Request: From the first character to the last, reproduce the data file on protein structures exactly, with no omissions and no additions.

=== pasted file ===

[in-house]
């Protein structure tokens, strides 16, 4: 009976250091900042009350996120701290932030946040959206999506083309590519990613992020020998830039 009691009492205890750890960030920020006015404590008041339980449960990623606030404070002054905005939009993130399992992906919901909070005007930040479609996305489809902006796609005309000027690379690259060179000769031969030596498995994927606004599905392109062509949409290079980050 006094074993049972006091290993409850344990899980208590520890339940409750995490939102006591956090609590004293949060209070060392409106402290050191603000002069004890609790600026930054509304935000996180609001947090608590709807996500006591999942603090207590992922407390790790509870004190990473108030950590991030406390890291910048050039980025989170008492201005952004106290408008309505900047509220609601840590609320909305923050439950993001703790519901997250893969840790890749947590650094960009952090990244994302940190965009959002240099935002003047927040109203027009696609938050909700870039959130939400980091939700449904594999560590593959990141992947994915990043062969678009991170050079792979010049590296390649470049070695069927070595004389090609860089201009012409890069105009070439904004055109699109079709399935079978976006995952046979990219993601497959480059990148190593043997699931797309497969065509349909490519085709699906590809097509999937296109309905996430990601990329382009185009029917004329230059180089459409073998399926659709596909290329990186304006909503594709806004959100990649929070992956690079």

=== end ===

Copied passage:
[in-house]
């Protein structure tokens, strides 16, 4: 009976250091900042009350996120701290932030946040959206999506083309590519990613992020020998830039 009691009492205890750890960030920020006015404590008041339980449960990623606030404070002054905005939009993130399992992906919901909070005007930040479609996305489809902006796609005309000027690379690259060179000769031969030596498995994927606004599905392109062509949409290079980050 006094074993049972006091290993409850344990899980208590520890339940409750995490939102006591956090609590004293949060209070060392409106402290050191603000002069004890609790600026930054509304935000996180609001947090608590709807996500006591999942603090207590992922407390790790509870004190990473108030950590991030406390890291910048050039980025989170008492201005952004106290408008309505900047509220609601840590609320909305923050439950993001703790519901997250893969840790890749947590650094960009952090990244994302940190965009959002240099935002003047927040109203027009696609938050909700870039959130939400980091939700449904594999560590593959990141992947994915990043062969678009991170050079792979010049590296390649470049070695069927070595004389090609860089201009012409890069105009070439904004055109699109079709399935079978976006995952046979990219993601497959480059990148190593043997699931797309497969065509349909490519085709699906590809097509999937296109309905996430990601990329382009185009029917004329230059180089459409073998399926659709596909290329990186304006909503594709806004959100990649929070992956690079």